Jet-lag did not win the day!
It was close though . . .
Day Two was about beating jet-lag and setting some context for our conversations and visits over the next week. We began the day with a walking tour through Old Jerusalem. While this trip is not meant to be a Holy Lands Pilgrimage it was good to take a walk through some of the locations that have such rich history and are at the center of such tensions.
Our tour guide was great. An Arab, Palestinian, Orthodox Christian, he gave us some good insights and stories about some of the myths and realities of the locations and situations. His best quote on the Temple Mount,
If the problems of this place are solved, the problems of the Middle East are solved.
Our walk was filled with stops as some great sites, the Via Dolorosa, the Church of the Holy Sepulchre, the Bethesda Pools, the Western/Wailing Wall, the Crusader Church, and more. I am not a big historical sites guy, but it was a great day of sites.
As always I had the most fun just watching people, checking my assumptions, and just taking it all in. One exciting moment was that we walked right into the middle of a pretty heated arguing match between a soldier and shopkeeper. Our group just stood still during the entire altercation, just waiting until a few of the folks could get things under control. Was was clear from that and a few other observations is that there is a tension that is always present.
We then moved on to meet with a local community organizing group, Grassroots Jerusalem, where we spoke with Co-Director, Micha Kurz. Micha gave us some historical background that was drastically different from the narrative that most people have heard regarding Zionism, Israel as a nation state, settlements, and more. A Jewish Israeli born in Jerusalem, Micha helped to gives some depth and texture to the situation, especially around the roles of NGOs, refugee issues, settlements, One or two state solutions, etc. Micha’s gem was this,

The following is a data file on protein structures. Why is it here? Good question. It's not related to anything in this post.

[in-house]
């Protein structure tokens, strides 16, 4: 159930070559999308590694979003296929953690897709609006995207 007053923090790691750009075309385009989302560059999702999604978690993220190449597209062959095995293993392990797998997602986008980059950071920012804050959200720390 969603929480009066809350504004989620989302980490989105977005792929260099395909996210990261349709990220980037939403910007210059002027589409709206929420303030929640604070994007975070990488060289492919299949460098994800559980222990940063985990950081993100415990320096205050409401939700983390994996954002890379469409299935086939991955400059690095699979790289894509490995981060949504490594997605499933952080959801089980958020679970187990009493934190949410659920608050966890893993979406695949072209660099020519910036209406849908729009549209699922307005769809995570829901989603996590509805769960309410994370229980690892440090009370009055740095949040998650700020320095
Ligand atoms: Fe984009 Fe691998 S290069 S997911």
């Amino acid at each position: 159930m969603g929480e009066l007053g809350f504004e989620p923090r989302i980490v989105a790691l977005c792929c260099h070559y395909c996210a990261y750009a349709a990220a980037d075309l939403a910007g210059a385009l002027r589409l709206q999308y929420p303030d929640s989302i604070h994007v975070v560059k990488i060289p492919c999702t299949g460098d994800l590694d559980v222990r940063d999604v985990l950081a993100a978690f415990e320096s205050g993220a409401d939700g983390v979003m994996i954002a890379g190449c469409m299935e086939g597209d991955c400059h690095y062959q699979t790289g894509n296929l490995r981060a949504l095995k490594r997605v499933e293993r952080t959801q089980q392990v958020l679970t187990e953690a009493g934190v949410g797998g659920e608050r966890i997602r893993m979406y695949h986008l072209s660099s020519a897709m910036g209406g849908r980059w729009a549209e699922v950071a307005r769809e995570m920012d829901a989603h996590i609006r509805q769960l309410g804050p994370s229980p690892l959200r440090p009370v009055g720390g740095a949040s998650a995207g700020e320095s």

Things are not so complicated. Justifying injustice, that’s complicated. Justice, democracy and equality are not complicated concepts.
For many of us on this trip, we have a heart and mind that is trying to seek justice and an end to violence anywhere. While some may see this as “pro-Palestinian” or “anti-Israel” I am still convinced that we must step out of those assigned roles and be more creative and willing to look at the systems that have created this situation. Micha was great at pushing on some of the assumptions and patterns of international do-gooders who come to visit the region. I also have no delusions about what I can do in the midst of this other than to soak things in, connect to people who can help to shape and form my understanding, and then act and speak as I feel called.
And yes, this was only the second day.
See you tomorrow.